Interviewer: Are you saying you tried to get in touch with the woman from the camp or you wanted to see if it was the same woman?
Interviewer: You read about a woman who was in the same camp…
Klein: Yes. Yes.
Interviewer: …you were in and you wanted to make, to get in touch with her and you called?
Klein: No, I didn’t’ call. I just read it in my cell phone. I have her name. What you think? Should I call her or what? She’s two year younger than me. She’s 92.
Interviewer: And so, you’re trying to figure out whether it would be good for you to get in touch with this woman who was in the same camp…
Interviewer: …to share memories to see if what you can remember?
Klein: I don’t know. Maybe she was who was pulling me away. Who knows?
Interviewer: She might be the one who helped save you?
Klein: Maybe. Maybe.
Interviewer: Maybe, maybe not but either way you could…
Klein: But you know, I would like to say one more thing…
Klein: I hopes, I hopes that you understand the [?]. When they took us from Hungary, when they, from the houses out, when they took us…
Interviewer: When the Nazis first took you…
Interviewer: …from your house…
Klein: …and the Hungarian. Then they was, they was taking four, they said that 400,000 people and we was on the way to Auschwitz straight but there was seven soldier, Hungarian soldiers on horses and they pick out who they can catch and we was in it so that’s not a miracle. Seven people, my sister and myself and other five people, they was, pick us up on the horse and going I just feel that one that I am flying and they took us to a horse, where the horses are.
Interviewer: A place, a stable where all the horses were.
Klein: A stable, yea, and they said, “Don’t, don’t, don’t say nothing. Stay here. We will come pick you up. We try to save you.”
Interviewer: So, originally you were going to be sent to Auschwitz where you would have probably died…
Interviewer: …but instead some Hungarian soldiers on horses picked you and a few other people up and took you to another place instead, the horse stable so you did not have to go to Auschwitz.
Interviewer: And you say when you were on the horse, you felt like you were flying?
Klein: Yes, like flying.
Interviewer: You remember that well.
Klein: I remember the screaming and I don’t know. I was not scared, nothing. I was young. I was 18, 19-year-old. What I know? I was living all the time with my parents and our aunt, safe. I didn’t think that something like that could happen.
Interviewer: But, even though you did not go to Auschwitz, you still were in other camps.
Klein: Yes, Bu..and after that, and they catch us again.
Interviewer: After you were with the horses, they found you again.
Klein: They find us again.
Interviewer: But they did not send you to Auschwitz.
Klein: No. No.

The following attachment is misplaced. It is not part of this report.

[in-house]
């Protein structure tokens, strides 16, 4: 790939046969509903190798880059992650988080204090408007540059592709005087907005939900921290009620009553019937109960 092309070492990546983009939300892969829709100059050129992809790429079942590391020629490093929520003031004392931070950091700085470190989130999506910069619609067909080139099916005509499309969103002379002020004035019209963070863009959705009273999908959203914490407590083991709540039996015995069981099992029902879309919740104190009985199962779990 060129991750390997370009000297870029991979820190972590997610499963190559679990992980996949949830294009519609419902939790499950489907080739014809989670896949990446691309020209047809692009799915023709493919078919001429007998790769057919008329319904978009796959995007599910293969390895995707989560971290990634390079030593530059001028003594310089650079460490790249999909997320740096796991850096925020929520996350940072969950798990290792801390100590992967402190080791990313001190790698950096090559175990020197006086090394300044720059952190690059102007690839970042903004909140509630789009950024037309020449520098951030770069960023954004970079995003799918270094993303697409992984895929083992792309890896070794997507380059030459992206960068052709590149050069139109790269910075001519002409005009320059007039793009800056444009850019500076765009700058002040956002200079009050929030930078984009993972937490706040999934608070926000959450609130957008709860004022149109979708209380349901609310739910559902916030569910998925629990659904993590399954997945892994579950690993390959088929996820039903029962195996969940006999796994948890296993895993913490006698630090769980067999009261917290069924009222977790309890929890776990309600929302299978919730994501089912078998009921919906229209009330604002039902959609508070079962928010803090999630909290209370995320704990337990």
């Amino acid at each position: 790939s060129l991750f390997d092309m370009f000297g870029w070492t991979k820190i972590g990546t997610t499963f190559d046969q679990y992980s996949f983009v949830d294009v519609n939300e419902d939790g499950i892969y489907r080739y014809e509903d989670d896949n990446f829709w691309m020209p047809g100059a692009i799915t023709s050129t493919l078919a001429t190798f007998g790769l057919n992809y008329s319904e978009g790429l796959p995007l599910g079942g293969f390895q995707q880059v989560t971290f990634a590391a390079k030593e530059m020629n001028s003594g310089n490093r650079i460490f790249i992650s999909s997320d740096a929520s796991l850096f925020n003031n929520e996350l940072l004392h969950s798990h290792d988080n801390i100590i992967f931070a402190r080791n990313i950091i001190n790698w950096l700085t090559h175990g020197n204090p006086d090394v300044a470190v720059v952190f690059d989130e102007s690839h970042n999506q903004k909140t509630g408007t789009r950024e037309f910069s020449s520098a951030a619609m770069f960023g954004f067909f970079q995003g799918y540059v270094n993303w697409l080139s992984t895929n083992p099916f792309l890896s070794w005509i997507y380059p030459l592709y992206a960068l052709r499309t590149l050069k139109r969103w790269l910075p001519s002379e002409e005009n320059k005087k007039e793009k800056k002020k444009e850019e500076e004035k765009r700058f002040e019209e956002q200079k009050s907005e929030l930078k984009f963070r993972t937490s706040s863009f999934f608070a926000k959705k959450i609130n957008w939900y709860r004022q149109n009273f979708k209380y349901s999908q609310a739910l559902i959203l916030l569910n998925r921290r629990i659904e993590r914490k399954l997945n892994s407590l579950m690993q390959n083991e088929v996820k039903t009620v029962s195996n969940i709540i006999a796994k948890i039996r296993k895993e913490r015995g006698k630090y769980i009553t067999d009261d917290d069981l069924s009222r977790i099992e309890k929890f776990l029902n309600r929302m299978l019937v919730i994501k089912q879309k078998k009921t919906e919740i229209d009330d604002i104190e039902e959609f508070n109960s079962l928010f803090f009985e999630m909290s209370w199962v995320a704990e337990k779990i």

Interviewer: They sent you to work camps.
Klein: Yes, because they already gone.
Interviewer: So, you had told us about the work camps where you had worked. Yes. As you…
Klein: And you know what? I cannot sleep. All the time I am dream about it and I dream that is, that is just a dream, that was just a dream, that was not happening with me.
Interviewer: 75 years later you still dream about this.
Interviewer: You still have nightmares.
Klein: Oh yea. So, I wish, I wish they, I was praying about them at seven, boy, was the young man save us, probably 25something and I, I, they probably they are not living anymore because they was older than me but I am sure that they talk about the family, they family, about what they did and maybe the family knows. How could I somehow write to the Hungarian Jewish News that I want to thank them and who was it? How could I do it? I wish I could. I was praying for them and their whole family every single night.
Interviewer: You prayed to the because, you’re talking about the young men on the horses who saved you and you’re thinking that they are probably dead but some of their family may be alive and you want their family to know that their relatives saved you.
Klein: Yes. Yes.
Interviewer: That’s a wonderful thought. You could write a letter to the Hungarian News and just tell briefly your story and people will read it, not just the families of the people on horses but other people will read the story.
Klein: Yea. You see, you know, I am not working from when I stopped working, in some ‘88 or ‘90 I stopped work and from the time I hardly talk English with somebody ‘cause I didn’t work and I talk all the time Hungarian or Czech or something, so, my English is already how, can I forget besides my age. I will be, God let me, then I will be 95 in June and I try to not using the walker. I try to walk you see.
Interviewer: Well the fact that you will be 95 years old soon, I think that’s probably a good note to end our interview with Alice Klein…
Interviewer: …on this February 11, 2020 and my name is Bill Cohen for the Columbus Jewish Historical Society. Thank you very much Alice.
Klein: You’re welcome. Thank you very much.